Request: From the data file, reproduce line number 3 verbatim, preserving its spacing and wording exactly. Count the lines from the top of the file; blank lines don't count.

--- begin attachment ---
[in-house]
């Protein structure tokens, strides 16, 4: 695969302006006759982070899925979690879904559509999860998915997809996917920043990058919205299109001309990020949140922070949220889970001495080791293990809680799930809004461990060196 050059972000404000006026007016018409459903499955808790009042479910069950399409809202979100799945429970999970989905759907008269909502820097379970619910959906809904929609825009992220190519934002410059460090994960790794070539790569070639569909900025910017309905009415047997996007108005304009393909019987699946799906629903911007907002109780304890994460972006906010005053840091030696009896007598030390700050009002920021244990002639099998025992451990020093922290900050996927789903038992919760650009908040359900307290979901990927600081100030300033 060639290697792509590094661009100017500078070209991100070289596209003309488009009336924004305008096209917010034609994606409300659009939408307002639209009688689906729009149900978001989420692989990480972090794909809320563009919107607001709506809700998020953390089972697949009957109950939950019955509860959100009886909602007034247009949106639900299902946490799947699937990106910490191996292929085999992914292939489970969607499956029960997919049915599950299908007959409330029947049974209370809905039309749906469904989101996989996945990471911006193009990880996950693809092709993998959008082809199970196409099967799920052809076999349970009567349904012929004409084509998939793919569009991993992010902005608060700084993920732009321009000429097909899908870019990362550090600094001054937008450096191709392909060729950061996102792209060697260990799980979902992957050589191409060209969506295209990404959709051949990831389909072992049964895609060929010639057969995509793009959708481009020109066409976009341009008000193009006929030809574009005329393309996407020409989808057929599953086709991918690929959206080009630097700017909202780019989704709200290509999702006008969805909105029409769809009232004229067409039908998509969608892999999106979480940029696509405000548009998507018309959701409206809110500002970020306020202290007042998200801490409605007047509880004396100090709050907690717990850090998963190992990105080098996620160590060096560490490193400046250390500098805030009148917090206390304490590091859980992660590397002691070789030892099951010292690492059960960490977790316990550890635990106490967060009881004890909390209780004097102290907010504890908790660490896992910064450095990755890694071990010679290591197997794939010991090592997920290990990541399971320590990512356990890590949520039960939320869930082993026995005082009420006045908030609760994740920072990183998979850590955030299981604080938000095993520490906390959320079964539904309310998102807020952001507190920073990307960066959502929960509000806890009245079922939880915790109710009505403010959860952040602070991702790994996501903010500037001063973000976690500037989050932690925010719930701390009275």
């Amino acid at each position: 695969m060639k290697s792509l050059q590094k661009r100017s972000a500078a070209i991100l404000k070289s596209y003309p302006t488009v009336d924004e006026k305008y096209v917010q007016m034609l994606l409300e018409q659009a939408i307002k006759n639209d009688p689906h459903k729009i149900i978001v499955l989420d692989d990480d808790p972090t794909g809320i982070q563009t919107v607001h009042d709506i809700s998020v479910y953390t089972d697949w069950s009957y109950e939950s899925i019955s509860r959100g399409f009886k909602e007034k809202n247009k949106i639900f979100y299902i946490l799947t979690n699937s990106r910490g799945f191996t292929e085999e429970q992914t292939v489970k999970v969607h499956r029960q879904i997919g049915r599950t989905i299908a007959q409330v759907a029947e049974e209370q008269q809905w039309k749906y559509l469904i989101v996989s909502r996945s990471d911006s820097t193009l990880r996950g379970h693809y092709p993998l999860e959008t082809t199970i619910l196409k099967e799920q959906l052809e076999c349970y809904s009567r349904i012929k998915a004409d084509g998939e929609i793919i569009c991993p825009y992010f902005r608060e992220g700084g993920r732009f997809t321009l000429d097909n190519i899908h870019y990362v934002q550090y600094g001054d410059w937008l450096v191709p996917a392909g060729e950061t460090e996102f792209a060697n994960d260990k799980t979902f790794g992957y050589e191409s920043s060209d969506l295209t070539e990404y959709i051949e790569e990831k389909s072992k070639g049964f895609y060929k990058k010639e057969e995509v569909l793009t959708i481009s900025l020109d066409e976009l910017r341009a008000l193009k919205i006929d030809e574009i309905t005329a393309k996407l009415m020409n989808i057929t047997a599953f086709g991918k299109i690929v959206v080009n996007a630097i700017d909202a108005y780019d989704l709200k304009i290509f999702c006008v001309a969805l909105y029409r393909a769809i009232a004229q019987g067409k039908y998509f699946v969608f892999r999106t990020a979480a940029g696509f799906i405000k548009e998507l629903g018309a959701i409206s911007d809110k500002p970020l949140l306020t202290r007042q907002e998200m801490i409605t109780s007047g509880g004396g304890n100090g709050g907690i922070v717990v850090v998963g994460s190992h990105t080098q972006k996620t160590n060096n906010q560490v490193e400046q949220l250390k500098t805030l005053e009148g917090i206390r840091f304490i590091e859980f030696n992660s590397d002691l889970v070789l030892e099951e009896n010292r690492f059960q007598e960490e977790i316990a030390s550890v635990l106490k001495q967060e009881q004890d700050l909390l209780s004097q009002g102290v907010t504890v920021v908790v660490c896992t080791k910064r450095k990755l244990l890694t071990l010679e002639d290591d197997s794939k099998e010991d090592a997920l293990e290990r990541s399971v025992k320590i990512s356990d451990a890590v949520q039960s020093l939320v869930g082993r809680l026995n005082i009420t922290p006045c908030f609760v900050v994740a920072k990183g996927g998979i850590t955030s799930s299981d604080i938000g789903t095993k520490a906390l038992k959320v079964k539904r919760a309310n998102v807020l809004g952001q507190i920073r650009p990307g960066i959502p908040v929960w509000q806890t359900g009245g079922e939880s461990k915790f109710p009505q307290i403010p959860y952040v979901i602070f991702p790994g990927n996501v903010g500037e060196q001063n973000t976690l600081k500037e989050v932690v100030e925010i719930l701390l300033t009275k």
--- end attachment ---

């Amino acid at each position: 695969m060639k290697s792509l050059q590094k661009r100017s972000a500078a070209i991100l404000k070289s596209y003309p302006t488009v009336d924004e006026k305008y096209v917010q007016m034609l994606l409300e018409q659009a939408i307002k006759n639209d009688p689906h459903k729009i149900i978001v499955l989420d692989d990480d808790p972090t794909g809320i982070q563009t919107v607001h009042d709506i809700s998020v479910y953390t089972d697949w069950s009957y109950e939950s899925i019955s509860r959100g399409f009886k909602e007034k809202n247009k949106i639900f979100y299902i946490l799947t979690n699937s990106r910490g799945f191996t292929e085999e429970q992914t292939v489970k999970v969607h499956r029960q879904i997919g049915r599950t989905i299908a007959q409330v759907a029947e049974e209370q008269q809905w039309k749906y559509l469904i989101v996989s909502r996945s990471d911006s820097t193009l990880r996950g379970h693809y092709p993998l999860e959008t082809t199970i619910l196409k099967e799920q959906l052809e076999c349970y809904s009567r349904i012929k998915a004409d084509g998939e929609i793919i569009c991993p825009y992010f902005r608060e992220g700084g993920r732009f997809t321009l000429d097909n190519i899908h870019y990362v934002q550090y600094g001054d410059w937008l450096v191709p996917a392909g060729e950061t460090e996102f792209a060697n994960d260990k799980t979902f790794g992957y050589e191409s920043s060209d969506l295209t070539e990404y959709i051949e790569e990831k389909s072992k070639g049964f895609y060929k990058k010639e057969e995509v569909l793009t959708i481009s900025l020109d066409e976009l910017r341009a008000l193009k919205i006929d030809e574009i309905t005329a393309k996407l009415m020409n989808i057929t047997a599953f086709g991918k299109i690929v959206v080009n996007a630097i700017d909202a108005y780019d989704l709200k304009i290509f999702c006008v001309a969805l909105y029409r393909a769809i009232a004229q019987g067409k039908y998509f699946v969608f892999r999106t990020a979480a940029g696509f799906i405000k548009e998507l629903g018309a959701i409206s911007d809110k500002p970020l949140l306020t202290r007042q907002e998200m801490i409605t109780s007047g509880g004396g304890n100090g709050g907690i922070v717990v850090v998963g994460s190992h990105t080098q972006k996620t160590n060096n906010q560490v490193e400046q949220l250390k500098t805030l005053e009148g917090i206390r840091f304490i590091e859980f030696n992660s590397d002691l889970v070789l030892e099951e009896n010292r690492f059960q007598e960490e977790i316990a030390s550890v635990l106490k001495q967060e009881q004890d700050l909390l209780s004097q009002g102290v907010t504890v920021v908790v660490c896992t080791k910064r450095k990755l244990l890694t071990l010679e002639d290591d197997s794939k099998e010991d090592a997920l293990e290990r990541s399971v025992k320590i990512s356990d451990a890590v949520q039960s020093l939320v869930g082993r809680l026995n005082i009420t922290p006045c908030f609760v900050v994740a920072k990183g996927g998979i850590t955030s799930s299981d604080i938000g789903t095993k520490a906390l038992k959320v079964k539904r919760a309310n998102v807020l809004g952001q507190i920073r650009p990307g960066i959502p908040v929960w509000q806890t359900g009245g079922e939880s461990k915790f109710p009505q307290i403010p959860y952040v979901i602070f991702p790994g990927n996501v903010g500037e060196q001063n973000t976690l600081k500037e989050v932690v100030e925010i719930l701390l300033t009275k």